Ludo Millar
Hello, and welcome to the Qualified Tutor Podcast, the podcast that brings you the latest in the world of tutoring EdTech and education and hopefully inspires in us a big change that each and every one of us is capable of.

Qualified Tutor is an industry-leading tutor training organisation and an online tutoring community for 1000s of tutors around the world. This podcast is the voice of this community, where we aim to hear from tutors, teachers, entrepreneurs, coaches, business experts, students, tutor printers, and more from the world of tutoring about what inspires them every day, how they can help tutors like you and what they’ve learned about tutoring along the way.

The question is, what will you learn today?


Ludo Millar 1:52
Hello, and welcome to the 133rd episode of the Qualified Tutor Podcast. My name is Ludo Millar, the host of this podcast. Welcome back to regular listeners. Welcome to any of you for whom this is your first time listening to the Qualified Tutor Podcast and a very warm welcome to today’s guest, Arthur Moore. Arthur, welcome to the podcast.

Arthur Moore 3:07
Thanks for having me, Ludo. It was always my dream to be on the 133rd episode. I was offered to come on the 132nd. I wasn’t interested, all about this one [LAUGHS].

Ludo Millar 3:16
And we couldn’t wait another week. [LAUGHS] Yeah, so this is as we were just talking about before, Arthur normally sits on my side of the podcasting space, as host of his own podcast, which we will definitely be getting into a little bit later on. But today he sits on the guest side. So I wonder if I will be the recipient of any questions today. If you notice a sort of co-hosting, no guests format today listeners, then that’ll be why.

But I’m sure many of you will have heard of Arthur through his work, both as a private tutor and as a co-host of the TandTeaching podcast along with Mike Harowell. But for those of you who haven’t come across Arthur, he graduated with an MA in Education, taught as a secondary maths tutor for a number of years, having joined the Teach First programme in 2014 and then ventured over to Southeast Asia to Thailand and taught in Thailand for several years before coming back to the UK just before lockdown. He then became head of year in a school in 2019 and turned to tutoring that year. And as I just mentioned, has since launched the TandTeaching podcast to help understand the teaching and tutoring spaces a little bit more along with his co-host Mike Harrowell. So Arthur, thank you very much for joining us today. What is giving you reason to smile today, Arthur?

Arthur Moore 4:57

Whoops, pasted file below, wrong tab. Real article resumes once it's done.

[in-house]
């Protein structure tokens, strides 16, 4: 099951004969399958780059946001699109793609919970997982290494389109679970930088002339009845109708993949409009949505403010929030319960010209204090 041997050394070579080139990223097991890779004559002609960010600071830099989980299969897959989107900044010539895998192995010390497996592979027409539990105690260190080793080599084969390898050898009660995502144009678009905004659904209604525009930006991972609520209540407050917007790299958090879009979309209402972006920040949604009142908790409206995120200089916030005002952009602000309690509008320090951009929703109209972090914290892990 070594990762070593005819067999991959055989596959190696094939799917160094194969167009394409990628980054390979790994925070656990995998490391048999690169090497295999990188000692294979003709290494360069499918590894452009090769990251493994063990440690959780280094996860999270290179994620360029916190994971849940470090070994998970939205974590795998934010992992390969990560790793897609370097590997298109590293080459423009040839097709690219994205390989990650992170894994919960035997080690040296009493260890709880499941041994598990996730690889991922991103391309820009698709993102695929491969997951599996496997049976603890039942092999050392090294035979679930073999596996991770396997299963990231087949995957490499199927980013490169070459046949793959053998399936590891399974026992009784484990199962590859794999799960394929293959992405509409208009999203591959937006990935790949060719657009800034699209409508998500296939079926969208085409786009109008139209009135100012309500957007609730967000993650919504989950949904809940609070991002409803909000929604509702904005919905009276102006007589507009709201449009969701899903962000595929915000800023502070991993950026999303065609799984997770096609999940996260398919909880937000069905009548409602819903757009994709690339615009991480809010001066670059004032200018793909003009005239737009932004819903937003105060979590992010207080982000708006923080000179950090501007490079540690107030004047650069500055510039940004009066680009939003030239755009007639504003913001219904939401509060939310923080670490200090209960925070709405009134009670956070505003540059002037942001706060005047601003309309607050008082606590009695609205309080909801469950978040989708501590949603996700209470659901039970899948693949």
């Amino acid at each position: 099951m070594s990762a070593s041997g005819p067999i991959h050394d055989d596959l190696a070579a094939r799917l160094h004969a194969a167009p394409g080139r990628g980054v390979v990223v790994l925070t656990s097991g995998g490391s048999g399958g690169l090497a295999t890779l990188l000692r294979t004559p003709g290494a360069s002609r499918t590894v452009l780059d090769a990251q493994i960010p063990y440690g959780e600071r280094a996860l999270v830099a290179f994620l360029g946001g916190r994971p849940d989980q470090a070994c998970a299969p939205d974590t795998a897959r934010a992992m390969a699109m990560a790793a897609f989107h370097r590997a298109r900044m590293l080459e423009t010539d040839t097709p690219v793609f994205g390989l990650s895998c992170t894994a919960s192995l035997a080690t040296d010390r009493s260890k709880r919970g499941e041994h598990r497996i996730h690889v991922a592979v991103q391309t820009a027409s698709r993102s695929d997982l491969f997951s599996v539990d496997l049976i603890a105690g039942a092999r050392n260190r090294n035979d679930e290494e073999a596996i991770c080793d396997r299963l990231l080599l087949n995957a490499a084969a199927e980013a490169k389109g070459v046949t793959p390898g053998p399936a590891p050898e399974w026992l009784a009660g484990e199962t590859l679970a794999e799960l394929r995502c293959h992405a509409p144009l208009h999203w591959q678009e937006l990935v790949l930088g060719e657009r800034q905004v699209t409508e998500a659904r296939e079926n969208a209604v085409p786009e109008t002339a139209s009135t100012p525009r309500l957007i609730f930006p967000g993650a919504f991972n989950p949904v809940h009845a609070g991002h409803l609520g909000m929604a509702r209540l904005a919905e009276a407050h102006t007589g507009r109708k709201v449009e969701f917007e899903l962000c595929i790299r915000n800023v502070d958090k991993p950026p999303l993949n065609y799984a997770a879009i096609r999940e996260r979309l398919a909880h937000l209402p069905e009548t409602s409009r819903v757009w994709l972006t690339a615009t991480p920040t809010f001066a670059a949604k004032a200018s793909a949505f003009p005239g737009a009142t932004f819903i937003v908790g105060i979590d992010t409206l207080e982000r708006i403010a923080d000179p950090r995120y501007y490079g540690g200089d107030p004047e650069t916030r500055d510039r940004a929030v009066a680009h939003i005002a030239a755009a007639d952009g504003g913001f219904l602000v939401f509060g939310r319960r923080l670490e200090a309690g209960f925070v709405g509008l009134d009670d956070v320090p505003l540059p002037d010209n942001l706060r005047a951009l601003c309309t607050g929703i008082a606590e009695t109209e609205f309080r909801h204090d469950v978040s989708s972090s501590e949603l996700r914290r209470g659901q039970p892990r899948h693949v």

What a lovely question. Thanks for that, Ludo. So, what’s giving me reason to smile today? To start the conversation off the day with a chat with a fellow tutor, Charlotte Watson. And then I’m getting to continue to chat about tutoring and education with yourself. So what’s putting a smile on my face is talking about education, you’ve given me a chance to talk about education. So I’m happy.

Ludo Millar 5:21
So you’re grabbing it with both hands? Well, the link TandTeaching podcast will be in the show notes. So listeners, at the end of this podcast, that is really your next step is to go and check out all the times that Arthur and Mike have talked about education. But as regular listeners will know, we like to start this podcast with a segment that takes our guests and our listeners back to the beginning. So Arthur, I gather with a bit of rummaging and a bit of discussion with your partner, you were able to recall a few tales and learnings from your school days. Is that right?

Arthur Moore 6:00
Yeah. So when you mentioned we were going to do this, Ludo, I had to do my reflective time of going for a walk or for a random think about so I think my education story was very generic. I went to a very generic primary school, the one down the road where a bunch of us would meet up and walk down to our primary school. My teachers would probably have described me and I’m sure they did as a ‘good kid’. I did not like being told off [LAUGHS]. So I did as I was told, I wouldn’t describe myself as one of the cool kids. I was very happy kind of when it was Maths class, that was the kind of student I was. I then, again, went to a very standard state comp for my secondary school, my partner would have described, she went to a different secondary school nearby, she would describe that secondary school as ‘rough’. I would describe it is ‘quite nice’ compared to the other option.